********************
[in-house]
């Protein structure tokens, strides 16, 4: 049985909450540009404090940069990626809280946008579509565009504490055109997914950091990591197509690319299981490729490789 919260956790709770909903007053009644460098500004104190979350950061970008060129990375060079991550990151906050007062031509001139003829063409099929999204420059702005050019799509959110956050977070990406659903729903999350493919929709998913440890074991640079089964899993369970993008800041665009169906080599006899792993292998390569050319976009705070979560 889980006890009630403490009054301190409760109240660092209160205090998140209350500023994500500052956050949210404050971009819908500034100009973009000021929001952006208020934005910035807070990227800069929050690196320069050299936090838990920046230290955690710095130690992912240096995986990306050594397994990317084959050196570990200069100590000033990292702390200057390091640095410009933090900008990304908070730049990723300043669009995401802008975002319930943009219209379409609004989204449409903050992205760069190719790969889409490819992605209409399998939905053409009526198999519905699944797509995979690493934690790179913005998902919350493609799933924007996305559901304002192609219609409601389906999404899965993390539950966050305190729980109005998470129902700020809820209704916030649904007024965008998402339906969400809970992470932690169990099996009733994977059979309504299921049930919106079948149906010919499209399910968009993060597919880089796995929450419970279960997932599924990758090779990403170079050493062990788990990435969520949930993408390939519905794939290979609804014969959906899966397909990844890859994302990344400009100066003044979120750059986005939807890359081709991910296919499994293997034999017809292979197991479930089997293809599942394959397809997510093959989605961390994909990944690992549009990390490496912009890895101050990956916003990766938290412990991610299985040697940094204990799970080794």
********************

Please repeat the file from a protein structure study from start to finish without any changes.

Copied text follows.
[in-house]
């Protein structure tokens, strides 16, 4: 049985909450540009404090940069990626809280946008579509565009504490055109997914950091990591197509690319299981490729490789 919260956790709770909903007053009644460098500004104190979350950061970008060129990375060079991550990151906050007062031509001139003829063409099929999204420059702005050019799509959110956050977070990406659903729903999350493919929709998913440890074991640079089964899993369970993008800041665009169906080599006899792993292998390569050319976009705070979560 889980006890009630403490009054301190409760109240660092209160205090998140209350500023994500500052956050949210404050971009819908500034100009973009000021929001952006208020934005910035807070990227800069929050690196320069050299936090838990920046230290955690710095130690992912240096995986990306050594397994990317084959050196570990200069100590000033990292702390200057390091640095410009933090900008990304908070730049990723300043669009995401802008975002319930943009219209379409609004989204449409903050992205760069190719790969889409490819992605209409399998939905053409009526198999519905699944797509995979690493934690790179913005998902919350493609799933924007996305559901304002192609219609409601389906999404899965993390539950966050305190729980109005998470129902700020809820209704916030649904007024965008998402339906969400809970992470932690169990099996009733994977059979309504299921049930919106079948149906010919499209399910968009993060597919880089796995929450419970279960997932599924990758090779990403170079050493062990788990990435969520949930993408390939519905794939290979609804014969959906899966397909990844890859994302990344400009100066003044979120750059986005939807890359081709991910296919499994293997034999017809292979197991479930089997293809599942394959397809997510093959989605961390994909990944690992549009990390490496912009890895101050990956916003990766938290412990991610299985040697940094204990799970080794």